2 players, ages 12+, 180-360+ minutes
Two wargames in one box.
The Second Boer War 1899-1902 (a strategic wargame).
The game presents the struggles that took place during the Second Boer War between 1899 - 1902. The game consists of four phases, each of which is divided into 22 rounds. During rounds, players perform certain actions. The first and second phase of the game reflect the regular phase of the war. The third and fourth phases are constructed differently, because they represent a specific phase of guerrilla warfare.
The game uses the point to point system, six-sided dice and a deck of battle cards. The game map represents Cape Colony, Natal, Orange Free State and Republic of Transval. Each game phase corresponds to 3-9 months of real time. Military units (infantry, cavalry, artillery, tribals, machine guns, trains) are represented by abstract battle cards.
During the game the players will carry out a series of operations (move, fight, events, special actions) using random actions (1 to 3 on the turn of the game).
The introduced game events directly relate to historical events, directing the moves of players during the game.
Battle cards are used to resolve combat in situations when contact between commanders of military formations is established. In "The Second Boer War 1899 - 1902" the military units involved in the combat are presented on cards. Depending on the phase of the game or the commander involved the combat may be a battle or a skirmish.
During the battle, players use six cards, although this number may be increased with the rules on the Boer trenches or British garrisons. Individual characteristics of commanders are also important.
The British player can choose the cards that he intends to use in battle, but the Boer player draws them randomly – this describes the voluntary nature of the Boer army.
The battlefield is divided into three sections - the right wing, the left wing and the center.
The Defender begins the battle and places one card on each section. Then the attacker puts two cards for each section and performs troop morale checks. If the check fails, the card does not participate in the battle.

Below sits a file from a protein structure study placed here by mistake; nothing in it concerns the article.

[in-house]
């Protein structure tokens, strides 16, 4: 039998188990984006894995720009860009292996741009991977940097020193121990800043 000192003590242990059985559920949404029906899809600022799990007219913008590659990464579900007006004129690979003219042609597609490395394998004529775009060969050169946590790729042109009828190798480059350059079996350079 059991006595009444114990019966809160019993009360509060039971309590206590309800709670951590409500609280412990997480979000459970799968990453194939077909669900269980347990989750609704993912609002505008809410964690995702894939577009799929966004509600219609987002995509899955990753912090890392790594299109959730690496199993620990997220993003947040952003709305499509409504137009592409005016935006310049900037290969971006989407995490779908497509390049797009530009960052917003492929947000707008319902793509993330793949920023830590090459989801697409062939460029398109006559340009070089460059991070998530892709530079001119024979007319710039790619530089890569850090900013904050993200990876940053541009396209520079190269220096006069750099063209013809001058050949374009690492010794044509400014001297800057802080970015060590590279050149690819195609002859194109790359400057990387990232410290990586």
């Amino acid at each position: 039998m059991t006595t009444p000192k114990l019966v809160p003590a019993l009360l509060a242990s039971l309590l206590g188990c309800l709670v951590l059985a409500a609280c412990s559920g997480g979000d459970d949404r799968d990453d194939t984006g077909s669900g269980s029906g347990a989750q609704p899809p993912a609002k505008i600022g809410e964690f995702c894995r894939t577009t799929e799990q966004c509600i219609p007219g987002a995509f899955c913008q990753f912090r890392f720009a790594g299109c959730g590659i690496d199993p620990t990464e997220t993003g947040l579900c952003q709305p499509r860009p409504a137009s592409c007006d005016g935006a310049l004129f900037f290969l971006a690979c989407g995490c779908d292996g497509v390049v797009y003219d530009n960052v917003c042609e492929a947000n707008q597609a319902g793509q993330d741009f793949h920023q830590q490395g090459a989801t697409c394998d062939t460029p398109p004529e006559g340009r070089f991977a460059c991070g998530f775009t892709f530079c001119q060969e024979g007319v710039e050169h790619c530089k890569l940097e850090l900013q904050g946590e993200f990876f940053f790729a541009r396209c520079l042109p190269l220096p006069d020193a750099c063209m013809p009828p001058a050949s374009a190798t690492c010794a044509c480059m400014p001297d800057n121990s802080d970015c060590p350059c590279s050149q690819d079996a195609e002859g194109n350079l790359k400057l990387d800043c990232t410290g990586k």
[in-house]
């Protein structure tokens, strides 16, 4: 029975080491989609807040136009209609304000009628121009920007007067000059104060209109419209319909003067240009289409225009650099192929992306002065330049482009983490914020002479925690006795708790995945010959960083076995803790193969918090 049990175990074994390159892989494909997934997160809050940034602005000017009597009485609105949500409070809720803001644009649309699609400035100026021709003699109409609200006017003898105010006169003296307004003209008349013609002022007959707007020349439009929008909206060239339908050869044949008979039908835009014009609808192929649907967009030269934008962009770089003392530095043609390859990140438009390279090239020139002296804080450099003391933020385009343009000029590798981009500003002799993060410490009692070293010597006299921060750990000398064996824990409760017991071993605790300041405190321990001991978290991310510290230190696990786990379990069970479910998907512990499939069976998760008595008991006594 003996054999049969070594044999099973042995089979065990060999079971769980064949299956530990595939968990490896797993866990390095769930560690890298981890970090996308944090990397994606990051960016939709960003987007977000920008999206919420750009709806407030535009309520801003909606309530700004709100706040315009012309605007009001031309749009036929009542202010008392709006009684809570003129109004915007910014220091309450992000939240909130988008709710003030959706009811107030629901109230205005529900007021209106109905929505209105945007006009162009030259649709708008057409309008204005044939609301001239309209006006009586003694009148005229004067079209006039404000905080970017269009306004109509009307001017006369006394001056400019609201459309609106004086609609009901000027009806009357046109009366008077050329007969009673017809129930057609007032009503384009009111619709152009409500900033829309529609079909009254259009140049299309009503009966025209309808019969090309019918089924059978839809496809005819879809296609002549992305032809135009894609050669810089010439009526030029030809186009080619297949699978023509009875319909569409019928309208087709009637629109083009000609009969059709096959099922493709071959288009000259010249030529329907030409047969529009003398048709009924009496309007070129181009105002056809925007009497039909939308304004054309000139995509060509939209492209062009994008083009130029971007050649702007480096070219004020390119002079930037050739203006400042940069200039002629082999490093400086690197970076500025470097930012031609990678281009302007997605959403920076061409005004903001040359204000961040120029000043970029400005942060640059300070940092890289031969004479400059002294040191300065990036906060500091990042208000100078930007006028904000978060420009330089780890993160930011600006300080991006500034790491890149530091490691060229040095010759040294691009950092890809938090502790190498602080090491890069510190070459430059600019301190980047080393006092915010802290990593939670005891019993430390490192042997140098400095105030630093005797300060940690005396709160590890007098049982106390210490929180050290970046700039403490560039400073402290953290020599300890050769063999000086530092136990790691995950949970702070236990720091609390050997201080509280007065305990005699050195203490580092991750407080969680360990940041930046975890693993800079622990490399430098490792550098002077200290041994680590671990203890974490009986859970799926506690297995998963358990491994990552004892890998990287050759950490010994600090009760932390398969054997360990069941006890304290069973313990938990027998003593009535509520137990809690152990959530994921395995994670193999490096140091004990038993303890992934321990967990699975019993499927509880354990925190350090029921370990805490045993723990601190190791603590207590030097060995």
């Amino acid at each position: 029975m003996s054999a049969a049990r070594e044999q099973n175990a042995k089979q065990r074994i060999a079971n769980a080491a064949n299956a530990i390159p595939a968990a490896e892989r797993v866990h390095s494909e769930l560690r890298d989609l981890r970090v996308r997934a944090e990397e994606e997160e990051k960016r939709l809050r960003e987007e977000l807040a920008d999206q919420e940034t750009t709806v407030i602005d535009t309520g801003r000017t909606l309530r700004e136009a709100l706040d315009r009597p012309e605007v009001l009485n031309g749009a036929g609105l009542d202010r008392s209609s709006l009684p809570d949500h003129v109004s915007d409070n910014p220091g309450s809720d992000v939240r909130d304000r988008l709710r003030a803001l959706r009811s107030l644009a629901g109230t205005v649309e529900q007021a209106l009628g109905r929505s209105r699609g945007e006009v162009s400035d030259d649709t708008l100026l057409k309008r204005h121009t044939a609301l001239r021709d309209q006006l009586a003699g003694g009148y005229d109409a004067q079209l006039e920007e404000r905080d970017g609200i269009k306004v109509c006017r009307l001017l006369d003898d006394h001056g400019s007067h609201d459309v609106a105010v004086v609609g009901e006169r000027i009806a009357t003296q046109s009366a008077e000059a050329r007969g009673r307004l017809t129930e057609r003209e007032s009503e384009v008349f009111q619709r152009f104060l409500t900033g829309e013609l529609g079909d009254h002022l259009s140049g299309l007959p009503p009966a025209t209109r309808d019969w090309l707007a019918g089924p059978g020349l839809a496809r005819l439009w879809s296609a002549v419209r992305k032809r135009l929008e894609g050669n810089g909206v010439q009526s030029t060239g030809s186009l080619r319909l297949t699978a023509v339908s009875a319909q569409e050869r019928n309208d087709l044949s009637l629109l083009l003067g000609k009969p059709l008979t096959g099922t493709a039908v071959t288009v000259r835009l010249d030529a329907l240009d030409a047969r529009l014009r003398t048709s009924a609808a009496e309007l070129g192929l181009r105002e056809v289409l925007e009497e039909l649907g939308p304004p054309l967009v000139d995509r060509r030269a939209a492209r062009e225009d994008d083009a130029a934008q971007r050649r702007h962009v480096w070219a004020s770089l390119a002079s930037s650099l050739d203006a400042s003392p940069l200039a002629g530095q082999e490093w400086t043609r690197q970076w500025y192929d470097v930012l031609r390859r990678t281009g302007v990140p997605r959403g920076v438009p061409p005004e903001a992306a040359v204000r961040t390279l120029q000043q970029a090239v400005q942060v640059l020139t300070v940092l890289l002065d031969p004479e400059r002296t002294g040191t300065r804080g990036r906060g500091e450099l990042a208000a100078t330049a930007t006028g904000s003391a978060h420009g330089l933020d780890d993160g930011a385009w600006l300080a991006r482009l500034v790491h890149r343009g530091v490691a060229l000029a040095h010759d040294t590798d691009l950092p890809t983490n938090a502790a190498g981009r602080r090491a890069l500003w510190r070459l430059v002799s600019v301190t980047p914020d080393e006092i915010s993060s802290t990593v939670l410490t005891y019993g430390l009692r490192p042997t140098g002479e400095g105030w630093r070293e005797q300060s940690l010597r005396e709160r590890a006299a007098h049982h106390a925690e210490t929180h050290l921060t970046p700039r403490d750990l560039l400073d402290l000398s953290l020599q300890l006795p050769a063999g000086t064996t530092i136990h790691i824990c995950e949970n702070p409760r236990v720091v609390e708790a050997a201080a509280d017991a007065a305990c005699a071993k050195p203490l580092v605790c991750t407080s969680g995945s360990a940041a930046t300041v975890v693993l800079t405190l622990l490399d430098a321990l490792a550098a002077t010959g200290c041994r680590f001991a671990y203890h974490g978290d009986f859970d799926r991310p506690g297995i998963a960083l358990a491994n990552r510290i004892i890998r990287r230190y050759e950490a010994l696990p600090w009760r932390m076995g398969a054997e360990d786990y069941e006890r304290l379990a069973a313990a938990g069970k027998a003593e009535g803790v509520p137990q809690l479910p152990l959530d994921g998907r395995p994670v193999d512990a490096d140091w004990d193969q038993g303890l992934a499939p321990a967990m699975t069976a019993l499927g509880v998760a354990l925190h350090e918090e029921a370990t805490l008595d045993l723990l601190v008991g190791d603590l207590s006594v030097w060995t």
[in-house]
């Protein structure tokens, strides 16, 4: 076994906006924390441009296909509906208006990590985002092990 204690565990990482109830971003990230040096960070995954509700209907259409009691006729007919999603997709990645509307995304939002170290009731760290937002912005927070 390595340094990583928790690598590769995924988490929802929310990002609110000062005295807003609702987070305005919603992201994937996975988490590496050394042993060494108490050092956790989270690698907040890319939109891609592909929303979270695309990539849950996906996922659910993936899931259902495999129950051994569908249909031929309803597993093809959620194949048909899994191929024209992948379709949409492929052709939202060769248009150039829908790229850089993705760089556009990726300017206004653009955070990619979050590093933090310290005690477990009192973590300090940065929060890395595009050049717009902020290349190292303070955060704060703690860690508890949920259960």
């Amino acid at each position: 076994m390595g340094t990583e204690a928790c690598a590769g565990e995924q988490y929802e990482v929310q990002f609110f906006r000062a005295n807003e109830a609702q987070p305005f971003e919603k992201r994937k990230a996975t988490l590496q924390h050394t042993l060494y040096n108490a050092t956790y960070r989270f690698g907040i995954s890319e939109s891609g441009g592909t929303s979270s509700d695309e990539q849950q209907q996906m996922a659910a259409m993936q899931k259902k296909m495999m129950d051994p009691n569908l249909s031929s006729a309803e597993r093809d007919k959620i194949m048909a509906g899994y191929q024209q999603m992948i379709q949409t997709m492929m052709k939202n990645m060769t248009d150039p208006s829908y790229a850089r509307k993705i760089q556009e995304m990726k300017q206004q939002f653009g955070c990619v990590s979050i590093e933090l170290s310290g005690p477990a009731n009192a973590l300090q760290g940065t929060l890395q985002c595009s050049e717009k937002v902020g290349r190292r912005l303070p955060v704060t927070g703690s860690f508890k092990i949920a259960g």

Defender reveals the cards and adds one to each section, testing their morale. If players have a surplus of cards, they can use them on the sections of the battlefield, where there are less than two cards.
Players compare their strength for each section. The player who achieved 2 or 3 successes, wins the battle. The opponent suffers losses - British cards goes into the reinforcements pool, and the Boer commandos cards are eliminated.
A skirmish is a smaller combat – the card limit is 3, but can be increased by the individual characteristics of the commander, the Boer fortifications or British garrisons. The British player can choose the cards he will use in a skirmish. The Boer player can choose one card, but he must randomly draw the other.
The Defender places one card on each section of the battlefield. Then the Attacker does the same thing. For each card, he performs morale checks – a negative result means that the unit is not taking part in the skirmish, and can be replaced with a card from the surplus, if the player has it.
Both players add the “Strength” value of their cards. The winner of the skirmish is the player, who achieved a higher score. If the loser is the Defender, he must vacate the occupied area.